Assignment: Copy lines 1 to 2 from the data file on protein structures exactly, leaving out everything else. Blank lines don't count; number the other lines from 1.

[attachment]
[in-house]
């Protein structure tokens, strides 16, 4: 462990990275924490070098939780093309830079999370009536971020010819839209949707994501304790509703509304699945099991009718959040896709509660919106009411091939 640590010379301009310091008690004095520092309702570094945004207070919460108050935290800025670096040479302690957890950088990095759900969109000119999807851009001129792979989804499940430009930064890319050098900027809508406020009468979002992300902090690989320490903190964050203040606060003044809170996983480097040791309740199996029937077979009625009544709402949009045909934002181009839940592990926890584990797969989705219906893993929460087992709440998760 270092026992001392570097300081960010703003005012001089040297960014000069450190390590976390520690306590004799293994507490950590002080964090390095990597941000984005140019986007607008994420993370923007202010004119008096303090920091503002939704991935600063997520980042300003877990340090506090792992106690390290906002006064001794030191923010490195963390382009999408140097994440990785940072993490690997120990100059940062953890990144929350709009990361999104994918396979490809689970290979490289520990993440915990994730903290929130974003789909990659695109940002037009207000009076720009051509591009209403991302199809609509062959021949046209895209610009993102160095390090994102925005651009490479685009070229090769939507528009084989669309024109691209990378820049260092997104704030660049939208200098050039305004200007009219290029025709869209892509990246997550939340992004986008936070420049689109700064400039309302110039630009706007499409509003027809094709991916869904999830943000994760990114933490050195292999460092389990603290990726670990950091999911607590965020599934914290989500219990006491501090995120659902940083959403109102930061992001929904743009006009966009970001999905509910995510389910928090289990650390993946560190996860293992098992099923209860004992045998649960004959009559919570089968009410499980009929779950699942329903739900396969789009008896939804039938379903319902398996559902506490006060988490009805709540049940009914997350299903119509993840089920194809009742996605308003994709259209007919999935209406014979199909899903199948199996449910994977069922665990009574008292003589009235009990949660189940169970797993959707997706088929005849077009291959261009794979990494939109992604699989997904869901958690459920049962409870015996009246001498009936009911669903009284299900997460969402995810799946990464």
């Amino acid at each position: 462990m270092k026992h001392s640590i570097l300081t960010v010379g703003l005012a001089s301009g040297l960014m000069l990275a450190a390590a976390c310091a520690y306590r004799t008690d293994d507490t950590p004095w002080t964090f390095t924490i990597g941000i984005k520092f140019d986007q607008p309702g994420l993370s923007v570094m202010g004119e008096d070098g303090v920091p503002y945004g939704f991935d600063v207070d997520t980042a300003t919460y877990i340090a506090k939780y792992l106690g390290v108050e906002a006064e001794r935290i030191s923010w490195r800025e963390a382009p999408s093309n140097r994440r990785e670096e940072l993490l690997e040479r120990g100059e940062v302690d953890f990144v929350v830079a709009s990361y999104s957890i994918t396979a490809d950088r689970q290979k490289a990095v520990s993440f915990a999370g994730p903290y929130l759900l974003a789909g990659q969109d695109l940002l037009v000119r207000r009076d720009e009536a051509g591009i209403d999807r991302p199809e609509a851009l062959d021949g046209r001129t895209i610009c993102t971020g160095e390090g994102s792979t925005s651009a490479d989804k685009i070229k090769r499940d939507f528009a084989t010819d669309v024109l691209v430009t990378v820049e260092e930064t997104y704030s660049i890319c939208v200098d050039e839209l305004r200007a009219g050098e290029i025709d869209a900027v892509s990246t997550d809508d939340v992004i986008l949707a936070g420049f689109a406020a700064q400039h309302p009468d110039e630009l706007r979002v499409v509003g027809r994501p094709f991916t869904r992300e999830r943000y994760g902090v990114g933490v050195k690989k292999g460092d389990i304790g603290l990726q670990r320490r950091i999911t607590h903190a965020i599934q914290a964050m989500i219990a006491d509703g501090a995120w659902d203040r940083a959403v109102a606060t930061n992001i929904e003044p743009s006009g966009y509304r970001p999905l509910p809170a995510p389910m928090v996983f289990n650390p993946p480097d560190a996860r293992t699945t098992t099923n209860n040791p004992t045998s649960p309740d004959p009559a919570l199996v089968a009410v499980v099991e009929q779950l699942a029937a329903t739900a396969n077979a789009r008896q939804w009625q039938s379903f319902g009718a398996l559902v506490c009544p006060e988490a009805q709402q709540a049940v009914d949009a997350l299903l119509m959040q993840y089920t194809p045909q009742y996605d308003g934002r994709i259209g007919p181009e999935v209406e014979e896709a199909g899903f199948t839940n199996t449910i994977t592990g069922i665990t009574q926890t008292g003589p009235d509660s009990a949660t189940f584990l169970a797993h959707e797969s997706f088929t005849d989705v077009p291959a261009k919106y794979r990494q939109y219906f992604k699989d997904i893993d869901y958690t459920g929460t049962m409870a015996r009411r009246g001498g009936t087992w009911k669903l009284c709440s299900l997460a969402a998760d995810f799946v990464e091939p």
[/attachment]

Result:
[in-house]
């Protein structure tokens, strides 16, 4: 462990990275924490070098939780093309830079999370009536971020010819839209949707994501304790509703509304699945099991009718959040896709509660919106009411091939 640590010379301009310091008690004095520092309702570094945004207070919460108050935290800025670096040479302690957890950088990095759900969109000119999807851009001129792979989804499940430009930064890319050098900027809508406020009468979002992300902090690989320490903190964050203040606060003044809170996983480097040791309740199996029937077979009625009544709402949009045909934002181009839940592990926890584990797969989705219906893993929460087992709440998760 270092026992001392570097300081960010703003005012001089040297960014000069450190390590976390520690306590004799293994507490950590002080964090390095990597941000984005140019986007607008994420993370923007202010004119008096303090920091503002939704991935600063997520980042300003877990340090506090792992106690390290906002006064001794030191923010490195963390382009999408140097994440990785940072993490690997120990100059940062953890990144929350709009990361999104994918396979490809689970290979490289520990993440915990994730903290929130974003789909990659695109940002037009207000009076720009051509591009209403991302199809609509062959021949046209895209610009993102160095390090994102925005651009490479685009070229090769939507528009084989669309024109691209990378820049260092997104704030660049939208200098050039305004200007009219290029025709869209892509990246997550939340992004986008936070420049689109700064400039309302110039630009706007499409509003027809094709991916869904999830943000994760990114933490050195292999460092389990603290990726670990950091999911607590965020599934914290989500219990006491501090995120659902940083959403109102930061992001929904743009006009966009970001999905509910995510389910928090289990650390993946560190996860293992098992099923209860004992045998649960004959009559919570089968009410499980009929779950699942329903739900396969789009008896939804039938379903319902398996559902506490006060988490009805709540049940009914997350299903119509993840089920194809009742996605308003994709259209007919999935209406014979199909899903199948199996449910994977069922665990009574008292003589009235009990949660189940169970797993959707997706088929005849077009291959261009794979990494939109992604699989997904869901958690459920049962409870015996009246001498009936009911669903009284299900997460969402995810799946990464």